Roads campaigner dedicates MBE to son killed in smart motorway crash
A road safety campaigner has dedicated her MBE to her eight-year-old son who was killed in a collision on a smart motorway, after she collected the award from Windsor Castle.
Meera Naran said no one should “ever feel what we had to feel” and vowed to continue highlighting the risks until there were “zero deaths” on the roads.
Her son Dev died on a hard shoulder after a lorry struck his grandfather’s Toyota Yaris on the M6 in May 2018.
I don't want anyone to ever feel what we had to feel. Our eight-year-old little boy didn't reach home
Speaking after the ceremony, Ms Naran said: “It was very emotional. I was very touched with how invested the Princess Royal was on the work.
“I don’t want anyone to ever feel what we had to feel. Our eight-year-old little boy didn’t reach home and I don’t want any parent to lose their loved one in such a sudden and tragic way.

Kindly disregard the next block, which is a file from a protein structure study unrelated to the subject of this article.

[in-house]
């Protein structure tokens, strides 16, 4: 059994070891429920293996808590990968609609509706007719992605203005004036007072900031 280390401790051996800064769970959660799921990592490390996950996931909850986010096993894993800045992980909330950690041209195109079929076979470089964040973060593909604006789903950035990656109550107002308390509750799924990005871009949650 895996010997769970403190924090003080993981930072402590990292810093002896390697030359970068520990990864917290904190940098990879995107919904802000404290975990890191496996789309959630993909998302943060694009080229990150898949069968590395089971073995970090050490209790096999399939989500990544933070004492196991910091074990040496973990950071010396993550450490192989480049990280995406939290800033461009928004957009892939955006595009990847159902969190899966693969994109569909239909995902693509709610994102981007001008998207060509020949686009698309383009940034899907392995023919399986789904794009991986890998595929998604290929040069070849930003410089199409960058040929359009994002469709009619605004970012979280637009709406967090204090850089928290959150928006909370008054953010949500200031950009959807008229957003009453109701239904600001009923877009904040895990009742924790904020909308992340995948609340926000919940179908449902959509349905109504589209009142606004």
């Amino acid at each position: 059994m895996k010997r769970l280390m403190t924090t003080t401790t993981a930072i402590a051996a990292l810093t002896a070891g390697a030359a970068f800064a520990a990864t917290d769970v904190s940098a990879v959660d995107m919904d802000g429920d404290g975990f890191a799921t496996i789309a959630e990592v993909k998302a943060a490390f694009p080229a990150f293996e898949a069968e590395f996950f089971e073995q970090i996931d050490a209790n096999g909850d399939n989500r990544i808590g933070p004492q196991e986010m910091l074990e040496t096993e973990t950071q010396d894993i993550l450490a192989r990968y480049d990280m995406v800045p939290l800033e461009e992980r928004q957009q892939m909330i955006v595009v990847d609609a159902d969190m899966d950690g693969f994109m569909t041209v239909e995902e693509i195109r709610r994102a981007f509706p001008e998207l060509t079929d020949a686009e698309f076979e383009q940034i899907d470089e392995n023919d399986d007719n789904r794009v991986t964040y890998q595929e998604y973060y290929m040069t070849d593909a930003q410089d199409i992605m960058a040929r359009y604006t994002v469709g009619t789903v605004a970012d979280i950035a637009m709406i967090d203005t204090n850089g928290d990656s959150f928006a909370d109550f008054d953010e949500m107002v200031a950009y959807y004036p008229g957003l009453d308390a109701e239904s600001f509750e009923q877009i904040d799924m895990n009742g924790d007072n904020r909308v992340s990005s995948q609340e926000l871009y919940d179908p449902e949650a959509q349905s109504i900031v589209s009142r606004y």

“Road deaths are tragic and that’s exactly what I will continue to campaign for – everyone reaching home.”
Ms Naran, from Leicester, paid tribute to her “kind, generous and hard-working” son and said her campaign for safer roads came from “all the unspent love I have for Dev”.
“To be honest, this whole day has been me collecting this medal for Dev. This is Dev’s medal and I’m so proud of him, and I always will be,” she said.
“I’m just being mum today and collecting it for him.”
Ms Naran, a university lecturer, said she welcomed the pause in the smart motorway rollout, adding it would allow time to “reassess” the system.
The introduction of the network has been halted until at least 2025 for a five-year review of safety data to be collected and analysed.
The Department for Transport has committed £900 million on existing all-lane-running (ALR) motorways, including £390 million to install 150 more emergency areas.
“I think this five years is so valuable, not only just in looking at the data, but looking at a solution for the future for us all,” Ms Naran said.
“Road deaths are not inevitable. They are preventable, and we need to do everything we can to mitigate risks.”
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